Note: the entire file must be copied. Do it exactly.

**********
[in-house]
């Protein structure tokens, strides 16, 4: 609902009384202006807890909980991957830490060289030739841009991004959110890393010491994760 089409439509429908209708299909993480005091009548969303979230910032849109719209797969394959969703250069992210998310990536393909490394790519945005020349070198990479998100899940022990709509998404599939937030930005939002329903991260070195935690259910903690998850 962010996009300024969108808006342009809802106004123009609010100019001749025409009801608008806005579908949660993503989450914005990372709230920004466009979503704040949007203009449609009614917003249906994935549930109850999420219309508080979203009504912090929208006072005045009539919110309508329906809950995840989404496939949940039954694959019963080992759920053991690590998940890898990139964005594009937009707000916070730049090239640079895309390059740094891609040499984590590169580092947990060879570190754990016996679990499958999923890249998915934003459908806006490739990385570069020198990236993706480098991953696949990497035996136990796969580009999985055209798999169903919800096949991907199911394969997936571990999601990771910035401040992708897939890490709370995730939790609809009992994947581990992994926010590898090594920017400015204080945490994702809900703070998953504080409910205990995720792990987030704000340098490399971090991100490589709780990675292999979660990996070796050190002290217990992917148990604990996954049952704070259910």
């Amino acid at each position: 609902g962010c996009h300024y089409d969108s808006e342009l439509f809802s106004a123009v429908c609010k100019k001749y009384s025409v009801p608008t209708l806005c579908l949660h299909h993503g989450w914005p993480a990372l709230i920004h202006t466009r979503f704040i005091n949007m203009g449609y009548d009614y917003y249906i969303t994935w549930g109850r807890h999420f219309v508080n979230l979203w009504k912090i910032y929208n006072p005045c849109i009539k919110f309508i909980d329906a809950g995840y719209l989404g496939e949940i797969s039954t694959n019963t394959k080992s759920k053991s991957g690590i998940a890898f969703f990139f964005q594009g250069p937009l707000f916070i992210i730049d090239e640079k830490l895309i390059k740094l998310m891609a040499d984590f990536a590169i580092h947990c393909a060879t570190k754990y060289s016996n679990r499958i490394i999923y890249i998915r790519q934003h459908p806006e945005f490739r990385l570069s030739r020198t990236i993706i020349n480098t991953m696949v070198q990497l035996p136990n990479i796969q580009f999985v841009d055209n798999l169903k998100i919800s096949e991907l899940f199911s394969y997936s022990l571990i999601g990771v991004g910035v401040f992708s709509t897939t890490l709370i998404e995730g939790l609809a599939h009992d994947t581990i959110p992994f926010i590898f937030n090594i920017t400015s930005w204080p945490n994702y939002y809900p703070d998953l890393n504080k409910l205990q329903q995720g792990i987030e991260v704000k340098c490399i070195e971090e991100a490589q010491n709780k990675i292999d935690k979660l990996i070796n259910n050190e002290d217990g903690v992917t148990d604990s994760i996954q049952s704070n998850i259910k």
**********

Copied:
[in-house]
């Protein structure tokens, strides 16, 4: 609902009384202006807890909980991957830490060289030739841009991004959110890393010491994760 089409439509429908209708299909993480005091009548969303979230910032849109719209797969394959969703250069992210998310990536393909490394790519945005020349070198990479998100899940022990709509998404599939937030930005939002329903991260070195935690259910903690998850 962010996009300024969108808006342009809802106004123009609010100019001749025409009801608008806005579908949660993503989450914005990372709230920004466009979503704040949007203009449609009614917003249906994935549930109850999420219309508080979203009504912090929208006072005045009539919110309508329906809950995840989404496939949940039954694959019963080992759920053991690590998940890898990139964005594009937009707000916070730049090239640079895309390059740094891609040499984590590169580092947990060879570190754990016996679990499958999923890249998915934003459908806006490739990385570069020198990236993706480098991953696949990497035996136990796969580009999985055209798999169903919800096949991907199911394969997936571990999601990771910035401040992708897939890490709370995730939790609809009992994947581990992994926010590898090594920017400015204080945490994702809900703070998953504080409910205990995720792990987030704000340098490399971090991100490589709780990675292999979660990996070796050190002290217990992917148990604990996954049952704070259910």
């Amino acid at each position: 609902g962010c996009h300024y089409d969108s808006e342009l439509f809802s106004a123009v429908c609010k100019k001749y009384s025409v009801p608008t209708l806005c579908l949660h299909h993503g989450w914005p993480a990372l709230i920004h202006t466009r979503f704040i005091n949007m203009g449609y009548d009614y917003y249906i969303t994935w549930g109850r807890h999420f219309v508080n979230l979203w009504k912090i910032y929208n006072p005045c849109i009539k919110f309508i909980d329906a809950g995840y719209l989404g496939e949940i797969s039954t694959n019963t394959k080992s759920k053991s991957g690590i998940a890898f969703f990139f964005q594009g250069p937009l707000f916070i992210i730049d090239e640079k830490l895309i390059k740094l998310m891609a040499d984590f990536a590169i580092h947990c393909a060879t570190k754990y060289s016996n679990r499958i490394i999923y890249i998915r790519q934003h459908p806006e945005f490739r990385l570069s030739r020198t990236i993706i020349n480098t991953m696949v070198q990497l035996p136990n990479i796969q580009f999985v841009d055209n798999l169903k998100i919800s096949e991907l899940f199911s394969y997936s022990l571990i999601g990771v991004g910035v401040f992708s709509t897939t890490l709370i998404e995730g939790l609809a599939h009992d994947t581990i959110p992994f926010i590898f937030n090594i920017t400015s930005w204080p945490n994702y939002y809900p703070d998953l890393n504080k409910l205990q329903q995720g792990i987030e991260v704000k340098c490399i070195e971090e991100a490589q010491n709780k990675i292999d935690k979660l990996i070796n259910n050190e002290d217990g903690v992917t148990d604990s994760i996954q049952s704070n998850i259910k």